Most vegetables require consistent watering to produce a bountiful harvest. Deep root watering will ensure plants are adequately hydrated so they can thrive—producing higher yields, with better tasting vegetables. 

Peppers and eggplant are two examples of plants that like deep root watering, especially during times when they are flowering and fruiting. Root vegetables like potatoes, turnips, carrots, beets, and many varieties of brassicas and leafy greens also thrive using consistent deep watering methods.

Another benefit of deep root watering most vegetable varieties is that it trains the roots to grow deeper and reach more nutrients in the soil, rather than sitting near the soil's surface. This also sets them up to be more tolerant of drought conditions and helps them resist the threat of disease.  

Conservation Water Through Using Deep Root Watering In Your Garden

There are many benefits of employing deep root watering in your garden, from preventing root rot to nurturing your plants into being more drought tolerant and generating higher yields, but there is another important factor to take into consideration when determining if this method is right for you and your garden—that is the reduction of water that you will use. 

When plants are watered at the roots, there will be no standing water, no evaporation, and no run-off. Because the water is reaching the roots from under the surface, all the water that you use will be delivered to the plant without waste. Not only is this good for the plants, it’s good for the environment and it can reduce your water bill significantly.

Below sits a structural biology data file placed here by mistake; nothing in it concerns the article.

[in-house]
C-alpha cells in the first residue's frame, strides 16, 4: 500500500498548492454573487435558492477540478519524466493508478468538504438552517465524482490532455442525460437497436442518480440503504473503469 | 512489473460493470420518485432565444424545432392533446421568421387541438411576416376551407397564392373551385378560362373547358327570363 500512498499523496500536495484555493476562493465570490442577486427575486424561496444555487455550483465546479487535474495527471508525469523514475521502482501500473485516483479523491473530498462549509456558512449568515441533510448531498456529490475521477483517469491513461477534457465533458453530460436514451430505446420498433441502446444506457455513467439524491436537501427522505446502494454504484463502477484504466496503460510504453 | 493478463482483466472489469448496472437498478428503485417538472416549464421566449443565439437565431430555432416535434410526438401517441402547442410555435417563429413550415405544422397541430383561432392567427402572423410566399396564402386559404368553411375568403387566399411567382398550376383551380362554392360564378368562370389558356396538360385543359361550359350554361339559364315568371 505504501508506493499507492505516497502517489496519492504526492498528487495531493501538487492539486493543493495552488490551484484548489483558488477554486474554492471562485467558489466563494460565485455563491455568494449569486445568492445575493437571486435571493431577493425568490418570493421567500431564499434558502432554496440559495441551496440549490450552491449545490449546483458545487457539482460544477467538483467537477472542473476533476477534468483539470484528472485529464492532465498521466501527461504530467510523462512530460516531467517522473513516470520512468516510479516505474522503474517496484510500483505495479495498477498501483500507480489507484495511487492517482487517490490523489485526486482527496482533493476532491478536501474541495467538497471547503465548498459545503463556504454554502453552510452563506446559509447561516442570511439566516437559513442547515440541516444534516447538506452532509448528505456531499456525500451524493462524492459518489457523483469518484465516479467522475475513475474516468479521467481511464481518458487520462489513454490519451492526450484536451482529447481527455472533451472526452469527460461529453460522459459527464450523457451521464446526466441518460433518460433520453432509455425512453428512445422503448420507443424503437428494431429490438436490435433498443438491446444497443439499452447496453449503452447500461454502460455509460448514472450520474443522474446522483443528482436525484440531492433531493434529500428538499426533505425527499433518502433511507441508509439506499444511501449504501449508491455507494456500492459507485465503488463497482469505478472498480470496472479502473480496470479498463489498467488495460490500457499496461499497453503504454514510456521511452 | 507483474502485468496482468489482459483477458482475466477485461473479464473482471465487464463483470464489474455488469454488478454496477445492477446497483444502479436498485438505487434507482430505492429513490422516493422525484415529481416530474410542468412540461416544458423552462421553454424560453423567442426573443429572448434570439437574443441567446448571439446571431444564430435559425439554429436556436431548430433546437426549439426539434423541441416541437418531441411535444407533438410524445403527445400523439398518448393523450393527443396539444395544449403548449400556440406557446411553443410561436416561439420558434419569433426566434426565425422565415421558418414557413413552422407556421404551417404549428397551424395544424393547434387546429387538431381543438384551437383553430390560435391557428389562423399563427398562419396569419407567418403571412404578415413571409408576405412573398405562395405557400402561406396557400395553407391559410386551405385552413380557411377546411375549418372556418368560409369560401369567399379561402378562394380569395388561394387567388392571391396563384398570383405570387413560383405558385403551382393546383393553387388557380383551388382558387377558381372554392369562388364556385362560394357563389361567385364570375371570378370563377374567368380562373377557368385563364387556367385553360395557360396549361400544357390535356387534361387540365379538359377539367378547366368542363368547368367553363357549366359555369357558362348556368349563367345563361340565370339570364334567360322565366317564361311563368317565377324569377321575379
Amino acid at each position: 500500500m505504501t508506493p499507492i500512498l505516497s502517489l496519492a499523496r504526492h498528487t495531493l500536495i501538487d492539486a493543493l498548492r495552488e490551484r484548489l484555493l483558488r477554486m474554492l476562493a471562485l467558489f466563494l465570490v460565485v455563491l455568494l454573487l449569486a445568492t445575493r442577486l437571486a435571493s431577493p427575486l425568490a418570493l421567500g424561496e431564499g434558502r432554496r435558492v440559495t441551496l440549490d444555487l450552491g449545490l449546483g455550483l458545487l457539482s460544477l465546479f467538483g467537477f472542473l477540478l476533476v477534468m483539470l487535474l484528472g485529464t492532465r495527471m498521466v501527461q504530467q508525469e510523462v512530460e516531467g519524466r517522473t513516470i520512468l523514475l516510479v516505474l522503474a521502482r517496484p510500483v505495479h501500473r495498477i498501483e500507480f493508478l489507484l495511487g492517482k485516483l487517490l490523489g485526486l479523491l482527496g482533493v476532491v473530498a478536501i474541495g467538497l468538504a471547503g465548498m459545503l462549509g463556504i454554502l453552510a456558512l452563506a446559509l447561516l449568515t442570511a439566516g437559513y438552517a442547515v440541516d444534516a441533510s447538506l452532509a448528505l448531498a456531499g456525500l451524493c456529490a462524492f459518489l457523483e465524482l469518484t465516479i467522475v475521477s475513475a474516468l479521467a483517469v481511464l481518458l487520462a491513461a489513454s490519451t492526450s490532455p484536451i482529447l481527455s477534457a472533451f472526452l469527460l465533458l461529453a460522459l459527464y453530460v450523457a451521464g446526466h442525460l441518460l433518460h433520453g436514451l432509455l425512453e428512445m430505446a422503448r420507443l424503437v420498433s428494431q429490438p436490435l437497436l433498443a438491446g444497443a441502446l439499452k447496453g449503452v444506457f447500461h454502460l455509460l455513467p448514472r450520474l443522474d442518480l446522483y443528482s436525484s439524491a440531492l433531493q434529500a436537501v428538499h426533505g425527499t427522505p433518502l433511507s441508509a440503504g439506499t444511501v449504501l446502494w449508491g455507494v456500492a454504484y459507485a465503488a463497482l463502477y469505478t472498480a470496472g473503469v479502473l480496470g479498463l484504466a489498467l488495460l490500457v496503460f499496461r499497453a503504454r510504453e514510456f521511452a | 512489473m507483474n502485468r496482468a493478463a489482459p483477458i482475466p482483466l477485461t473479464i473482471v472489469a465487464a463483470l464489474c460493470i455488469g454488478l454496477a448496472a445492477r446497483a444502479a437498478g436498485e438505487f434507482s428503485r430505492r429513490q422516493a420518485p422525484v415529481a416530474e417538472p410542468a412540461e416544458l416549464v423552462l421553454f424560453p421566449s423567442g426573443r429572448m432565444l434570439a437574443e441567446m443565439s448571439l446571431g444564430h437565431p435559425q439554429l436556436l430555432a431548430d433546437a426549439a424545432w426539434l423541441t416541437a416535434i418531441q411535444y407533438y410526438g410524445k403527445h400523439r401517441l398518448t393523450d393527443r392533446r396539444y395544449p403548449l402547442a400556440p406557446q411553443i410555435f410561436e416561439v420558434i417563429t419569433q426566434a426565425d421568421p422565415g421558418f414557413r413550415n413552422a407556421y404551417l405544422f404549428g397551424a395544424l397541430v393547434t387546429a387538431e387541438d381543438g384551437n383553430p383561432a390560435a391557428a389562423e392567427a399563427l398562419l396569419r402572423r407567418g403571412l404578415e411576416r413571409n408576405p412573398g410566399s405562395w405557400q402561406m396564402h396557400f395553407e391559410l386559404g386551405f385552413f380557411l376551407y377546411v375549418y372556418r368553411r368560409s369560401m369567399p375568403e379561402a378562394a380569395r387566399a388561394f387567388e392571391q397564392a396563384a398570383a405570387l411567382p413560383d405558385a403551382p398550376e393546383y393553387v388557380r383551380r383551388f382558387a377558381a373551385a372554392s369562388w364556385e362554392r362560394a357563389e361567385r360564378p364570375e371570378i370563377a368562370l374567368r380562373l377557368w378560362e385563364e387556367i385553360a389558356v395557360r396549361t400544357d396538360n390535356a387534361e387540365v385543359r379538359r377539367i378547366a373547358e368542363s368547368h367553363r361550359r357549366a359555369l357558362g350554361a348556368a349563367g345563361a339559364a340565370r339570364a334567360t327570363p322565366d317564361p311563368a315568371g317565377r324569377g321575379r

What Do You Need to Start Deep Watering Your Garden? 

As we mentioned earlier in this post, there are several methods of deep watering your garden. Among them are soaker hoses, drip lines, and even DIY tubing that can be utilized with a garden hose. These methods aren’t wrong but they can be pretty inconsistent in water delivery and many of them still have the problem of evaporation and runoff. 

That’s one of the reasons we developed Root Quencher Spike. We wanted something that could do more without the waste. The spike can work in conjunction with drip hoses to deeply and evenly water plants. Unlike other methods, Spike offers the benefit of adjusting water flow levels for each plant or plant grouping, which means you can tend to the individual watering needs of each plant without over or under-watering any of them. Another benefit of spike is that it provides the opportunity to fertilize deeply as well (your plants will love this). 

Find Root Quencher Spike here. 

Whatever deep root watering method you choose, you should feel good knowing that you are making a positive change for the health and vitality of your garden and the planet!